The gain used in most noise calculations, including the cascade noise figure (Equation 8), is the available gain, which can be expressed in terms of S-parameters as follows:

The available gain assumes that the load port is terminated in a conjugate match for a given source reflection coefficient Γs. The associated gain is often tabulated along with noise parameters and is simply the available gain from Equation 9 for the particular case of Γs = Γsopt.

Another set of parameters often plotted are the maximum stable gain, MSG, and maximum available gain, MAG. Often, amplifiers or transistors are unconditionally stable over a certain frequency range and conditionally stable at other frequencies. For frequencies where the device is potentially unstable (with stability factor K<1), the maximum stable gain is defined as the highest realizable gain with passive terminations, after the device is stabilized with cascaded resistance to border line stability; that is to bring about the condition K=1. MSG is given by:

The maximum available gain at frequencies where K>1 (unconditionally stable) is given by:

Hence, MSG and MAG numbers in decibels give the amplifier designer a measure of the maximum gain realizable through impedance matching of the amplifier or transistor. Of course the conditions for matching the input for maximum gain and minimum noise figure may be conflicting and a trade-off between these two may be required. While outside the scope of this note, the plotting of noise figure circles and available gain circles can often be used to aid the designer in choosing the best compromise in matching impedance taking noise and gain into consideration.2

Test Configuration and Calibration

A basic test configuration, used to perform combined noise parameter and S-parameter testing, is shown in Figure 2. The network analyzer is needed to perform S-parameters of the DUT, which are required for design analysis along with the noise parameters. The network analyzer is also needed to make measurements that are required for calibration of the noise parameter test system.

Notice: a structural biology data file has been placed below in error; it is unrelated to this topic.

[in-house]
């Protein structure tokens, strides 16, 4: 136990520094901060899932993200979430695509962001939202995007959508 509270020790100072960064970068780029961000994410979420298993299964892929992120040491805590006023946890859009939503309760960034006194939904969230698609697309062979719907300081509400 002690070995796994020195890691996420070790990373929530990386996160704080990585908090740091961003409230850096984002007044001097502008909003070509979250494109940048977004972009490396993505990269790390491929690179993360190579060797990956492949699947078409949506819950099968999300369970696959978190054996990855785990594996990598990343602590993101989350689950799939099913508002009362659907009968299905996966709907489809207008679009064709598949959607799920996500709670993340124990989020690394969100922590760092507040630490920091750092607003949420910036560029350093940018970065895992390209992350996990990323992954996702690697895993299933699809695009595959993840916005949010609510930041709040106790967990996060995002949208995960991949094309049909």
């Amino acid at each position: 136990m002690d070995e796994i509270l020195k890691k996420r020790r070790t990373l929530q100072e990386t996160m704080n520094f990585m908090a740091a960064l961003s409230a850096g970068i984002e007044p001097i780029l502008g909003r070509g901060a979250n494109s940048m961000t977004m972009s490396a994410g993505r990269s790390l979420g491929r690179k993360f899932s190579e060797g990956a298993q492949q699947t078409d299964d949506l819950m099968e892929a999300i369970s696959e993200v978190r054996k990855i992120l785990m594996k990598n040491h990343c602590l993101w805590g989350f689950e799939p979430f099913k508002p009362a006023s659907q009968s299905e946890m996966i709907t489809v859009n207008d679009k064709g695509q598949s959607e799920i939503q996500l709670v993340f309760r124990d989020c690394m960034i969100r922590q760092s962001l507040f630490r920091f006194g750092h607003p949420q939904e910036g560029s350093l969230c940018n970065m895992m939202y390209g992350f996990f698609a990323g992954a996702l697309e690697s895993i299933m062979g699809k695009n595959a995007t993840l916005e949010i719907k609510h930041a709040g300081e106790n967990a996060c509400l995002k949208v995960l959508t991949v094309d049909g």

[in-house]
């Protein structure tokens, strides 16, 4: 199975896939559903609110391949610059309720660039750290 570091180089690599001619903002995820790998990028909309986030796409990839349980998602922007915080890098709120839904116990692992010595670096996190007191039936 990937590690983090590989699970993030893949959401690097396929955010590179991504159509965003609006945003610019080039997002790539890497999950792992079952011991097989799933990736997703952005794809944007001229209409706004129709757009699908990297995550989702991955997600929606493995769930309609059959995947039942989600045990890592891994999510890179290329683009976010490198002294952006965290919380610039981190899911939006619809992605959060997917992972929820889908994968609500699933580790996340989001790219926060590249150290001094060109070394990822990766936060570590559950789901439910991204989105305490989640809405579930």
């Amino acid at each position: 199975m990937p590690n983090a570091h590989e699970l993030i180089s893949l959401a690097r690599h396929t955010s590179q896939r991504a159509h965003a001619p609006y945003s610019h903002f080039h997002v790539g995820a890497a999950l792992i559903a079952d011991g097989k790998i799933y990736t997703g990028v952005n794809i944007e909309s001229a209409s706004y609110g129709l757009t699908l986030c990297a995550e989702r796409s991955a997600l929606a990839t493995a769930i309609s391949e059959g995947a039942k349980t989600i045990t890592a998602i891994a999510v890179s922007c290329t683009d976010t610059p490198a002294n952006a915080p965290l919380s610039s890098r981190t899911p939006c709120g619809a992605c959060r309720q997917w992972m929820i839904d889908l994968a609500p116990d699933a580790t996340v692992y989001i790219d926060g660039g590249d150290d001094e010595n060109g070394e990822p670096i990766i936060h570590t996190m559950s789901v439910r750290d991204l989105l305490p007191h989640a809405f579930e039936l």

Figure 2 Maury Microwave "NPS" noise and S-parameter test systems.4

This test system is referred to as an “NP5” system from Maury Microwave4 and uses a hardware setup and measurement method originally developed by Adamian5 and commercialized by ATN Microwave. The system consists of a noise figure measurement system (such as HP 8971C/HP8970B combination or alternative), a network analyzer (such as HP8510C or alternative), a mismatched noise source (MNS) and a remote receiver module (RRM). The MNS and RRM each contain a switch that is used to select either the S-parameter measurement mode or the noise parameter measurement mode. They each also contain a bias tee for applying bias to the input and output of the device under test (DUT). The MNS is generally a solid-state tuner capable of presenting multiple different values of Γs to the DUT, along with the ability to have a “50 Ω” thru state that allows the noise source to be connected to the DUT through essentially a transmission line. With the RRM switch in the noise measurement position, the RRM includes a low noise amplifier in the path to the noise receiver to improve the measurement receiver noise figure.

In the S-parameter measurement mode the system is calibrated using thru-reflect-line (TRL) or alternative high accuracy calibration approaches.6,7 To calibrate and operate the noise parameter measurement system, the Maury ATS software4 is used to perform a series of steps that may be summarized as follows:

  1. Perform a two-port S-parameter calibration to establish measurement reference planes at the input and output of the DUT. Store these calibration coefficients in a selected calibration kit file.
  2. Perform a one-port short-open-load S-parameter calibration at the position of the noise source, with a thru device connected in place of the DUT. Store these calibration coefficients in a second selected calibration kit file.